No, RSA is not catastrophically broken

| Comments (2) | COMSEC
This paper on a new fault-based attack on RSA has been making the rounds (Pellegrini, Bertacco, and Austin, "Fault-Based Attack of RSA Authentication). The general idea here is that you have a system that is doing RSA signatures (e.g., an SSL/TLS Web Server). You induce faults in the signature computation by reducing the power to the processor, which causes the process to produce invalid signatures which can then be analyzed by the attacker to recover the private key. They demonstrate this attack on OpenSSL.

Theoretically, this is interesting, but I'm not sure how much practical impact it has: in order to mount this attack, you need direct physical access to the machine in order to control the input voltage supply. Unless you're working with a computer that is fairly heavily secured, physical access generally translates into being able to take control of the device and extract the private key in any case. Second, the attack as implemented was performed on a FPGA-based SPARC implementation, and the researchers seem to have directly controlled the input power to the processor. In most computers (though DC-based datacenters may be different) the power to the chip is pretty heavily controlled by the power supply, and so it's at least an open question if you would be able to get good control over the chip input voltage by manipulating the AC line voltage. So, it's not like there are a huge number of environments in which this attack would be feasible.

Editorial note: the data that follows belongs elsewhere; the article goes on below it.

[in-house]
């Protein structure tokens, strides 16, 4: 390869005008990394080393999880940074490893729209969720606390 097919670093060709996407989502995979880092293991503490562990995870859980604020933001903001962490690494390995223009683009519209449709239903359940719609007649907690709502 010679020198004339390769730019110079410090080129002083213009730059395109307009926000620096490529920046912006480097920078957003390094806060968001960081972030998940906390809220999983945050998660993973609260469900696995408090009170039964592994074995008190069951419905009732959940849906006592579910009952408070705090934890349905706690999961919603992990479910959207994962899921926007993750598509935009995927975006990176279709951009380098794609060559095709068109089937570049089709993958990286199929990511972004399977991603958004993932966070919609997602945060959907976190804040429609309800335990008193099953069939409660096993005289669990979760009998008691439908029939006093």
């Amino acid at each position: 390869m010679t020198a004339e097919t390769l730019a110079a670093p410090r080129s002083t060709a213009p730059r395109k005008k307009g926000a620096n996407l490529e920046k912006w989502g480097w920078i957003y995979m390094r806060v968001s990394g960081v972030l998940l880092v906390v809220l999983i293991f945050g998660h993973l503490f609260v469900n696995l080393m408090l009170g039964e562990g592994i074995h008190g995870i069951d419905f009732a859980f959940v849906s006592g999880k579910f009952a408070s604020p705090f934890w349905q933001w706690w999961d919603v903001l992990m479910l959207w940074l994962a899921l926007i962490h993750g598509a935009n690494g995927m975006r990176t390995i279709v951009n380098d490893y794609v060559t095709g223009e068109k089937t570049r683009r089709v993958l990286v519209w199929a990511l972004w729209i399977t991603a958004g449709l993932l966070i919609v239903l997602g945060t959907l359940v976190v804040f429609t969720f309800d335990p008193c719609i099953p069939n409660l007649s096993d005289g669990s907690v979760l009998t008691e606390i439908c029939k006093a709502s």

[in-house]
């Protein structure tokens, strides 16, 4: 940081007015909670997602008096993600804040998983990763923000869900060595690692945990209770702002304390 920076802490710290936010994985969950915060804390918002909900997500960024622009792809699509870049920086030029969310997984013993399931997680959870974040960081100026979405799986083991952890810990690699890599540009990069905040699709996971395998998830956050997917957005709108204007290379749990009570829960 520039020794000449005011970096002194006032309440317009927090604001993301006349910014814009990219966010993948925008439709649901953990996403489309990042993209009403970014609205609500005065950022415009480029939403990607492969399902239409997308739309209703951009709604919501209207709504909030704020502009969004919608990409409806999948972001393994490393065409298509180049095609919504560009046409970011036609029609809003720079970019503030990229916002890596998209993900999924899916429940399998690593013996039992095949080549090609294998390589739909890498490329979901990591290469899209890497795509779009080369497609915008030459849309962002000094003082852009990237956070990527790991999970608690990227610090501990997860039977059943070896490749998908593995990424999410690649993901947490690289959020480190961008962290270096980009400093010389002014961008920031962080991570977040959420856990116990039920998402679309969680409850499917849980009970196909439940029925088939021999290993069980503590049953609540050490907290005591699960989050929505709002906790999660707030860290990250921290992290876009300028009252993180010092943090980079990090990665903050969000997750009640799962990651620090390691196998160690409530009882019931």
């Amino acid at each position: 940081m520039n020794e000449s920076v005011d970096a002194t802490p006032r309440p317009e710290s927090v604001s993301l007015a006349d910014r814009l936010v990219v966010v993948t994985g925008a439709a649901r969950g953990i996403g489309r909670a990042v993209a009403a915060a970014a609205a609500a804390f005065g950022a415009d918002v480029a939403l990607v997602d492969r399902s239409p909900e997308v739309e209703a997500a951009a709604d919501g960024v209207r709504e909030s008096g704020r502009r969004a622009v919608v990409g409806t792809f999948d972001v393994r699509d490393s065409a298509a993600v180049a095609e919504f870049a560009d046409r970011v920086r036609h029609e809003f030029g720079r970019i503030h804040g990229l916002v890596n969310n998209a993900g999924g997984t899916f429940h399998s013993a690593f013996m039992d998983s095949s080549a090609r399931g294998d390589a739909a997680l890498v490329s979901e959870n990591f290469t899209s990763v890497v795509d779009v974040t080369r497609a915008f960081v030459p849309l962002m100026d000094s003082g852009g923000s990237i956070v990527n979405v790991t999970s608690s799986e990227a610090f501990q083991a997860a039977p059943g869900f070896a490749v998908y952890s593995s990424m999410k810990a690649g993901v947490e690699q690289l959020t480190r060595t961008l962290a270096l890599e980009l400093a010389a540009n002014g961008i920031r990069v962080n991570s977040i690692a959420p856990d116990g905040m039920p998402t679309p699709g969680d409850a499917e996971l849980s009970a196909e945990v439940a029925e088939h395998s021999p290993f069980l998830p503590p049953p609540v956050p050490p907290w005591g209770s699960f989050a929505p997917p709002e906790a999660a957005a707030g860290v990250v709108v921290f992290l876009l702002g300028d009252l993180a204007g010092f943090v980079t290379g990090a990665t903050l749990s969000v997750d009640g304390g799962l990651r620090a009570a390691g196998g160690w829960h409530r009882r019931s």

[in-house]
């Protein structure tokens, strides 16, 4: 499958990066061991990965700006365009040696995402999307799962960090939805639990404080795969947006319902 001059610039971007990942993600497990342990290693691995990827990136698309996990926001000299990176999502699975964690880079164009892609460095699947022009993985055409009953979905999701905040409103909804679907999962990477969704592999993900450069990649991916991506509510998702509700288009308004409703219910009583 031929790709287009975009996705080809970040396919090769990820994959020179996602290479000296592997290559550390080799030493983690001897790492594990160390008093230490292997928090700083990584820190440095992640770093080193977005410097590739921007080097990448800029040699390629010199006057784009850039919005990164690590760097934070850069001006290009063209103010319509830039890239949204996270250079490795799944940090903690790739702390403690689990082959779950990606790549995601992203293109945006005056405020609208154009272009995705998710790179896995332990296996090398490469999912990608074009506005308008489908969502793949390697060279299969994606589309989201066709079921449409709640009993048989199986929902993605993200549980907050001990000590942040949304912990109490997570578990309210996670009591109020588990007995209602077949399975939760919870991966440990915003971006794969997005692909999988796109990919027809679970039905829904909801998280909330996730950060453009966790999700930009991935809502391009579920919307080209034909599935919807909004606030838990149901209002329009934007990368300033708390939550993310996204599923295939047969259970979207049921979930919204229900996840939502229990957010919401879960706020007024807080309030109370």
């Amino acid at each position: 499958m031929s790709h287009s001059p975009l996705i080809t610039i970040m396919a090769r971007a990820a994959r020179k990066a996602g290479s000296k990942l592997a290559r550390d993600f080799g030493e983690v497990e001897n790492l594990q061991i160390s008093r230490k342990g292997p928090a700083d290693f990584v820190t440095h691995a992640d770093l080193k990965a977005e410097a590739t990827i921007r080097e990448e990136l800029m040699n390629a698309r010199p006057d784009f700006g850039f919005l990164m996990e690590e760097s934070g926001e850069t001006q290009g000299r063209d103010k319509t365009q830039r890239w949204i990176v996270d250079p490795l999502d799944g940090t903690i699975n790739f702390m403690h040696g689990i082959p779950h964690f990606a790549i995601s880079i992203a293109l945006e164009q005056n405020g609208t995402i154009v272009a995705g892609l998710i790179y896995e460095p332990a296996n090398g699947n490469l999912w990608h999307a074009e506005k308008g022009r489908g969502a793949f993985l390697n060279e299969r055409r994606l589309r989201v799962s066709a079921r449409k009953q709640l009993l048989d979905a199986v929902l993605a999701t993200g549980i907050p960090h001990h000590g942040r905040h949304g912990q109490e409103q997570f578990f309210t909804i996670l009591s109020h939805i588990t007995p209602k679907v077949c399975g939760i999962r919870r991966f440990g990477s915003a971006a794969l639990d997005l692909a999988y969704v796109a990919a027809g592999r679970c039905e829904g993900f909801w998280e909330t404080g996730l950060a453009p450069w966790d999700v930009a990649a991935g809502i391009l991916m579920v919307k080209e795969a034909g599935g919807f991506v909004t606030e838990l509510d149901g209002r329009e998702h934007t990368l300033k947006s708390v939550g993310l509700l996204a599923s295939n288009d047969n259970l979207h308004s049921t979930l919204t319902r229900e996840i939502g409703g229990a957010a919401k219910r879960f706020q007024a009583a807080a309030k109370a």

Based on my reading of this paper, because the attack relies on invalid signatures, the simple countermeasure is just to check signatures before you emit them, which OpenSSL doesn't currently do (I'm not sure I agree wih the authors call OpenSSL's failure to do this a "serious vulnerability", but I'm not sure I agree with this characterization, since my understanding is that it's pretty standard practice not to do so). Because RSA signature verification is about 20x faster than RSA signature generation, adding this additional check would not cause significant performance overhead. However, even without this countermeasure, this doesn't seem like a significant risk to most uses of RSA.


The paper says that OpenSSL does check the result, but if it detects an inconsistency, it does not abort (which I would have assumed to be the right approach), but uses a method which is considered extra-safe. The paper focuses on that method.

Disclaimer: I'm not a crypto-expert by any means.

I see this as a way to attack "embedded" systems (like a TPM) which shouldn't divulge the private key they contain, but can be forced to indirectly by attacks like this.

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